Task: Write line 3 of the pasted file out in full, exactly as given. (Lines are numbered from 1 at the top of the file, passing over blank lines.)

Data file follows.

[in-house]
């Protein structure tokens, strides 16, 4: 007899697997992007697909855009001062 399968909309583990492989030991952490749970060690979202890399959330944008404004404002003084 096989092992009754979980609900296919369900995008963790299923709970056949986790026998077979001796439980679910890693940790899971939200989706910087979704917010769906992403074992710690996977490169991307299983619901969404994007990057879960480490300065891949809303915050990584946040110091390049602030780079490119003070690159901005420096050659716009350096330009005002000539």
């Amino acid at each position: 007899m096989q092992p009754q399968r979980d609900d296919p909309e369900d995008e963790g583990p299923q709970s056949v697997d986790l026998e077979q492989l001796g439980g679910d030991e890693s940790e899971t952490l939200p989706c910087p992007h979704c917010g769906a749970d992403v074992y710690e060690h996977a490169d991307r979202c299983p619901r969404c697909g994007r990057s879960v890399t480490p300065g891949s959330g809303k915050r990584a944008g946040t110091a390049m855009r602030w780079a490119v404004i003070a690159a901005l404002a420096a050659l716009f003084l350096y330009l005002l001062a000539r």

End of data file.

């Amino acid at each position: 007899m096989q092992p009754q399968r979980d609900d296919p909309e369900d995008e963790g583990p299923q709970s056949v697997d986790l026998e077979q492989l001796g439980g679910d030991e890693s940790e899971t952490l939200p989706c910087p992007h979704c917010g769906a749970d992403v074992y710690e060690h996977a490169d991307r979202c299983p619901r969404c697909g994007r990057s879960v890399t480490p300065g891949s959330g809303k915050r990584a944008g946040t110091a390049m855009r602030w780079a490119v404004i003070a690159a901005l404002a420096a050659l716009f003084l350096y330009l005002l001062a000539r």